Third Grader Saves RTP
By Olin Levitt, PhD, School psychologist, Oquirrh Elementary School, Jordan School District, Salt Lake City, Utah.
I am not only the school psychologist, I am also the RTC teacher, an adaptation in my role that helped make Ed Ford's Responsible Thinking Process a reality at our school. All of us here at Oquirrh have done a significant amount of "stretching" as we've grappled with the novelty and vision of RTP, an undertaking we initiated in August, 2005. Growing pains have been deeply felt, waxing and waning with each passing month. Many times the difficulties have become intense enough to threaten the very commitment we made to the process back in August.
A couple of months ago I thought we had reached our snapping point. I sat alone in RTC that afternoon with an overwhelming feeling of dread. Negative thoughts entered my mind as I began asking myself questions - one's I had no answers to. "Is this a sinking ship? Are teachers abandoning RTP - bailing out and swimming to shore?" Am I going to be the last one on board before it goes under? What am I going to do?"
I buried my face in my hands lost in these thoughts. Some time passed before I heard the sound of footsteps entering the room. I looked up and saw Zach, a "frequent flier", standing before me. I didn't have the strength to work with him on his problem, so I asked this little dark-haired boy to sit at a desk for a while and rest, read, or draw a picture. Zach asked if he could have a piece of paper, which I handed him before putting my hands back over my face. The dreaded thought that RTP is a sinking ship echoed in my mind. I closed my eyes for a while and lost track of time.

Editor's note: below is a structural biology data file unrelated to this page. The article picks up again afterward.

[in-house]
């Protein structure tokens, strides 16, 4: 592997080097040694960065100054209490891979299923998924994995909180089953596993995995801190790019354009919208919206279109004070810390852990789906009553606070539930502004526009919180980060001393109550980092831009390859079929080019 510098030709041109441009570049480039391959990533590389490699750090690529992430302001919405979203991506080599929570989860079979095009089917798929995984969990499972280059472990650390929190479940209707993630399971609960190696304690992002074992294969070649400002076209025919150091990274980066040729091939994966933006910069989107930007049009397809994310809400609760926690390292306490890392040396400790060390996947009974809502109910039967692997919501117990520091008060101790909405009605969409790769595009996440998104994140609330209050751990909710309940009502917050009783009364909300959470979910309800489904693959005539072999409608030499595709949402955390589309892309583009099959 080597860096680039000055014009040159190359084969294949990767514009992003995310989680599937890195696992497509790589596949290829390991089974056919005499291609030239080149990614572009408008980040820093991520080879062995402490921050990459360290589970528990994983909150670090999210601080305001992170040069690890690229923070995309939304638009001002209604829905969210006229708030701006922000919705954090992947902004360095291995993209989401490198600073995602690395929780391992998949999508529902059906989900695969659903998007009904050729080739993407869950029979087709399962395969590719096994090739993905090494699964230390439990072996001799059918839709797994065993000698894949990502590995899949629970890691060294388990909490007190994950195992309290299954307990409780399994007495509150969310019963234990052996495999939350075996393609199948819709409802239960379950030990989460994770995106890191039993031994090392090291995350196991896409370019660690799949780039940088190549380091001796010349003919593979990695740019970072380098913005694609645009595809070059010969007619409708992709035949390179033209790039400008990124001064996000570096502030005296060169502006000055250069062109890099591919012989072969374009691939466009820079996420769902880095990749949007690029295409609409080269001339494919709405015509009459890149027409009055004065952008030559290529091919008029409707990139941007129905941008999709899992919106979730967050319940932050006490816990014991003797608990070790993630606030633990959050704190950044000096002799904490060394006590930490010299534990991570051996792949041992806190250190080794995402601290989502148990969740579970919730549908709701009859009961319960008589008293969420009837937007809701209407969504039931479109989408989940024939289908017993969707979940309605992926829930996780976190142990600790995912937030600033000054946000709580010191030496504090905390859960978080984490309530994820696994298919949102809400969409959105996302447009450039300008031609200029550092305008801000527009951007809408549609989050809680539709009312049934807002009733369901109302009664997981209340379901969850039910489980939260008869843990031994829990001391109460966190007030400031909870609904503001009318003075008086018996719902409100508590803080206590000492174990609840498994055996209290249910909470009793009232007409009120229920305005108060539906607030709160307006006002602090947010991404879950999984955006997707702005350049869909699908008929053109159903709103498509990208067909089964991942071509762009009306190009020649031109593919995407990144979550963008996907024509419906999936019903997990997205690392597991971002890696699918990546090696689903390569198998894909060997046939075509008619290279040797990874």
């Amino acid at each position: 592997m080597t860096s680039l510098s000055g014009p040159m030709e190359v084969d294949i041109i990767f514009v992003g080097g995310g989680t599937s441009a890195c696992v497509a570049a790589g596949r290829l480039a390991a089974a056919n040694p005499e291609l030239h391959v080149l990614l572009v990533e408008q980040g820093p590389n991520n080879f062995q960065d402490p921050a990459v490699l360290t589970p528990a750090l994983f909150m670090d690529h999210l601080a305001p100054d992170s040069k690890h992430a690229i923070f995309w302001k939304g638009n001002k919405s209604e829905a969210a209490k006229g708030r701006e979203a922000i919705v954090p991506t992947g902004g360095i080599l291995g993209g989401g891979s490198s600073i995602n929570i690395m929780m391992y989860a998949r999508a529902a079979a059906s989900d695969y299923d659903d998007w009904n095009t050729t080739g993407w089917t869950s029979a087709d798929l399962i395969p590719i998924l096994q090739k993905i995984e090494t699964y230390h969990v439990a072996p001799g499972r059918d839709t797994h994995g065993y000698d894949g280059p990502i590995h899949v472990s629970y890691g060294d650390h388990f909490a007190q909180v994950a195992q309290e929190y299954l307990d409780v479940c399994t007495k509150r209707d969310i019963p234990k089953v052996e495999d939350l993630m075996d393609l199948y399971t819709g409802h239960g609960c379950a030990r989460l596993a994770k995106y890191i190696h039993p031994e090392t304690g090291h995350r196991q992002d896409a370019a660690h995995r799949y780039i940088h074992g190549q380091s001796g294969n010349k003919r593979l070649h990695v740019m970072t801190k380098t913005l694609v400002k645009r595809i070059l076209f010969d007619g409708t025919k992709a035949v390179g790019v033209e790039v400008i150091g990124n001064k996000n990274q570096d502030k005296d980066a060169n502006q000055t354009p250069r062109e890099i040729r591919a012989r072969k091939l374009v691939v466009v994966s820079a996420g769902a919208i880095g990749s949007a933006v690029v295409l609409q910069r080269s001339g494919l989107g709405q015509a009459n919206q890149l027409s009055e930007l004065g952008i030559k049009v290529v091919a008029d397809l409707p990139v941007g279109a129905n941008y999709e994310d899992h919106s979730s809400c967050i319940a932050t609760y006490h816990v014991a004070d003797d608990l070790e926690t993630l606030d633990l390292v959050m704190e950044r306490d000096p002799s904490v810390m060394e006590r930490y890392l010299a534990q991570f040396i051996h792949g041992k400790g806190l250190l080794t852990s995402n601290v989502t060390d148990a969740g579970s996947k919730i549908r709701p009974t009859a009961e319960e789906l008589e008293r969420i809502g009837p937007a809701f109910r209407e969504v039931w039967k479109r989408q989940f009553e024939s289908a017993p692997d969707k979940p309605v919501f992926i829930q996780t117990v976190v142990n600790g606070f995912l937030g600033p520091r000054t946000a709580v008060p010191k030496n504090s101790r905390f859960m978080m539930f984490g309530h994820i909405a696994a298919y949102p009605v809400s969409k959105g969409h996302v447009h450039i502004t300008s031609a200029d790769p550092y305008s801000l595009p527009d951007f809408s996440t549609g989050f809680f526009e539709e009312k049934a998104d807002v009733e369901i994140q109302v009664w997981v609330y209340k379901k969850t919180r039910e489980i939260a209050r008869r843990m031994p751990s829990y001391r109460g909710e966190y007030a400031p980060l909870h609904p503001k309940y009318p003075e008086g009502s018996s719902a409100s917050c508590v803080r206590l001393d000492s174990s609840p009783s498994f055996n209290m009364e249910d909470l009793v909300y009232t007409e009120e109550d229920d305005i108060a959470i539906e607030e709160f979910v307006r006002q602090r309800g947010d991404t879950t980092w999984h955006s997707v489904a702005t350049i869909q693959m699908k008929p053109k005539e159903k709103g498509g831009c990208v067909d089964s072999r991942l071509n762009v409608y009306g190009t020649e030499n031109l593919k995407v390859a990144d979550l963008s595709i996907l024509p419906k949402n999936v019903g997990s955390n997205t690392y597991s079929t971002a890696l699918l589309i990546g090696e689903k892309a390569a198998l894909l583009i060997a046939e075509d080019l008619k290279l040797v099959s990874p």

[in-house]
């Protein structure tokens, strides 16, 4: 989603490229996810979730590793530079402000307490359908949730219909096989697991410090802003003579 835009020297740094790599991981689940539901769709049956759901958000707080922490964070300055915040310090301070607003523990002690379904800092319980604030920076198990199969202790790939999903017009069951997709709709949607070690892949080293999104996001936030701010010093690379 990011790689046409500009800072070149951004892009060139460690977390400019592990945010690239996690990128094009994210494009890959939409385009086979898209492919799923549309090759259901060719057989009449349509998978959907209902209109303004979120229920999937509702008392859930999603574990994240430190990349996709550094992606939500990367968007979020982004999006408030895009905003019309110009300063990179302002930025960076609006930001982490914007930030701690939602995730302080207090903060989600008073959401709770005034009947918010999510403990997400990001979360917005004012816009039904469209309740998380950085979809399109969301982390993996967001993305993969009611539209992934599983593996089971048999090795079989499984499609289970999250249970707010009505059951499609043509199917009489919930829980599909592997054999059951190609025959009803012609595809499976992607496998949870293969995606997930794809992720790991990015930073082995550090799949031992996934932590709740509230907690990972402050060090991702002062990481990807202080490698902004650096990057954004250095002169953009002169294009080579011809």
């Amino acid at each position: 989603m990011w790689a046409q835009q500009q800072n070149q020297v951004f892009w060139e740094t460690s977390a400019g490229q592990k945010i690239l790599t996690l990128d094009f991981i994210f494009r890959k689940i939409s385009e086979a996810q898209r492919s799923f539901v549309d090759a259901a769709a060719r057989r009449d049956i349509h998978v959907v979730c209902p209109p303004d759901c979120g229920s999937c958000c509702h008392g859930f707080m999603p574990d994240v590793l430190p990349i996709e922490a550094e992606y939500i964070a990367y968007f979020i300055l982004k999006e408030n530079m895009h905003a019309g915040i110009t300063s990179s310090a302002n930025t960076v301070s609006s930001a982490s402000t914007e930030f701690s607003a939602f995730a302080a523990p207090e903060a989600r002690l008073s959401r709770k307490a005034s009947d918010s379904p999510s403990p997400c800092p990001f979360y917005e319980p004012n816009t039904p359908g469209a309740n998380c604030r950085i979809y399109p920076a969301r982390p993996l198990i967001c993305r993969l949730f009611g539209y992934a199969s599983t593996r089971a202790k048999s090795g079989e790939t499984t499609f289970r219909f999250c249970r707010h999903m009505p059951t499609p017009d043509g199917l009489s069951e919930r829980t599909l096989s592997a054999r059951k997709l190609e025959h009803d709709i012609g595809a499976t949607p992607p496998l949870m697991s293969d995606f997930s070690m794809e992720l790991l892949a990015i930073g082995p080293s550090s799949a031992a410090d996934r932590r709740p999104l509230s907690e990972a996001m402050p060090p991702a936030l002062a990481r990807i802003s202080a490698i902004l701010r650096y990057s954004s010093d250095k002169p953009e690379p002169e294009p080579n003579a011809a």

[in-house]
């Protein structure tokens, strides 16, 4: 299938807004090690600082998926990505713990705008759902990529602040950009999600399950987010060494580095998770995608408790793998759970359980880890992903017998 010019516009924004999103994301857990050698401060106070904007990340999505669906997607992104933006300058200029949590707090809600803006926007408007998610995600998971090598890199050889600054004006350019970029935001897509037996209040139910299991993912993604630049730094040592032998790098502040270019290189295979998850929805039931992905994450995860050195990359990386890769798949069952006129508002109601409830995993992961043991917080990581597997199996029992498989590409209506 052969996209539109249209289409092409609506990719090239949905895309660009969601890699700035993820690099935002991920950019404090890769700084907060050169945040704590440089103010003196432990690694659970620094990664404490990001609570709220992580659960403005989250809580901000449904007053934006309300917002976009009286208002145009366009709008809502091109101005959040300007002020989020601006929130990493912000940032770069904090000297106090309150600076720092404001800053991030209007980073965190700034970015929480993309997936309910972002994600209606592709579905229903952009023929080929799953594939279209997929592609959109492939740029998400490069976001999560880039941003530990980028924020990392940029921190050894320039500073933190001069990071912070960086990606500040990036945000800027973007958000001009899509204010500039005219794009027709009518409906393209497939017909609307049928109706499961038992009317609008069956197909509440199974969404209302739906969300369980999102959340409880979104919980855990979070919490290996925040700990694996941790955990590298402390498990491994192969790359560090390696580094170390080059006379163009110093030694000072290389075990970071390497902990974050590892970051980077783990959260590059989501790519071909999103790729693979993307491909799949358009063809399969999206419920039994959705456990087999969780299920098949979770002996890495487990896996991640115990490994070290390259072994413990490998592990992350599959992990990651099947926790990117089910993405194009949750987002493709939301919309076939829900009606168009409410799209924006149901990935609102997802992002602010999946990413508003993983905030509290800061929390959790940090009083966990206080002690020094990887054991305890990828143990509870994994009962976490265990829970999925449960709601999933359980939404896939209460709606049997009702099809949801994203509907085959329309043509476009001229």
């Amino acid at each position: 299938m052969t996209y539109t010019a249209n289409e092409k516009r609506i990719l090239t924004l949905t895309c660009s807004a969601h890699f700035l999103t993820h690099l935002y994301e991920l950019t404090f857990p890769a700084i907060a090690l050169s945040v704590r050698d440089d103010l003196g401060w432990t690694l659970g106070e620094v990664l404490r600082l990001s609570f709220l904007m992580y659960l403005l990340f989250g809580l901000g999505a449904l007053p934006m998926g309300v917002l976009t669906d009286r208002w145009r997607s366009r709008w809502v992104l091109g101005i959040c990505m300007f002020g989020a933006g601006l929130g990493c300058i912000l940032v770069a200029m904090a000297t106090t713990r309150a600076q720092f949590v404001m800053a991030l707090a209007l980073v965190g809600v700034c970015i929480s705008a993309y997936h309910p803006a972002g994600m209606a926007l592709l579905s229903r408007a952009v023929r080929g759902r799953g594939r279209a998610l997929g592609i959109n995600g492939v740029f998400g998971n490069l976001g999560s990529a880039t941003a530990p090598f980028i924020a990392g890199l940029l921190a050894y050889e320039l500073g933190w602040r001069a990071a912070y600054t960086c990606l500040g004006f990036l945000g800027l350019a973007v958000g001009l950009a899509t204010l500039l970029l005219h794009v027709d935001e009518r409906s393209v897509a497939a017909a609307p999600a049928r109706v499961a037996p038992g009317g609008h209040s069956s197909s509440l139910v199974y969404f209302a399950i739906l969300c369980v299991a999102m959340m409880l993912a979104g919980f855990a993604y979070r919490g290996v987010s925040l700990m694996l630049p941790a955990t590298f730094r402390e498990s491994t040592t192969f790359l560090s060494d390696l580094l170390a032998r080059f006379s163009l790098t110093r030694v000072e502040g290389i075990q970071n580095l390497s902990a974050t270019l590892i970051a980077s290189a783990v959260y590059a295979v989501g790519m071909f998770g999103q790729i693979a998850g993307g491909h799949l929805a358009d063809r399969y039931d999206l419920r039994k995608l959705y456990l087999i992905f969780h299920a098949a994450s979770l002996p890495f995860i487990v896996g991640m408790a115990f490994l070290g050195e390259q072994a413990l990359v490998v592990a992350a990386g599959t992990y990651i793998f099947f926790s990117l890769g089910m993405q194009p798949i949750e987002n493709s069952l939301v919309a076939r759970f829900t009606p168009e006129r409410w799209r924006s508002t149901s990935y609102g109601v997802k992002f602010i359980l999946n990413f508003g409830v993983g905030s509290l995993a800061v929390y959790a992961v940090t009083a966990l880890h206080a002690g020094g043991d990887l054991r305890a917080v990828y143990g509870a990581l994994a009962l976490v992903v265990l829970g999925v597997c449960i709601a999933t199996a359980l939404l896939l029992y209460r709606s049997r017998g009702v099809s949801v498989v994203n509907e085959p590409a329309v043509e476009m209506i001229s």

A tap on my shoulder brought me back. It was Zach, standing next to me with a little smile on his face. He said "I made something for you". From behind his back came my present. It was a paper sailboat. On it was written "Thank you for helping me. Love, Zach". I held the boat in my hands for a while, reflecting on what had just happened. Zach just stood there, smiling, not saying a word. I then turned and hugged him before saying to this wonderful little boy, "Zach, are you ready to work on your problem?"
Two days later I sat in a staff meeting that had been scheduled several weeks earlier by my principal. He wanted me to address some of the problems we were having with RTP. I decided to simply tell Zach's story. At the end, I held up the paper boat Zach had given me for all to see. There was a long pause before Lori, a fourth grade teacher, said "We can't jump ship - there are kids on it". Diane, a kindergarten teacher, then stood up and said "Just a couple of weeks ago I began reading 'Fundamentals' and the questions are working beautifully with the children." Carla, another teacher, also spoke up, saying "You know, sometimes you don't think something's working when it really is".
John, our principal, then took his turn. In a strong and clear voice he said "We are going to have RTP next year. And I am allocating funds for another RTC teacher so that Olin can support the process in other ways. We are going to complete this voyage - it's just going to take some time." There's one more thing I would add to what John said: "Thank you, Zach, for saving RTP".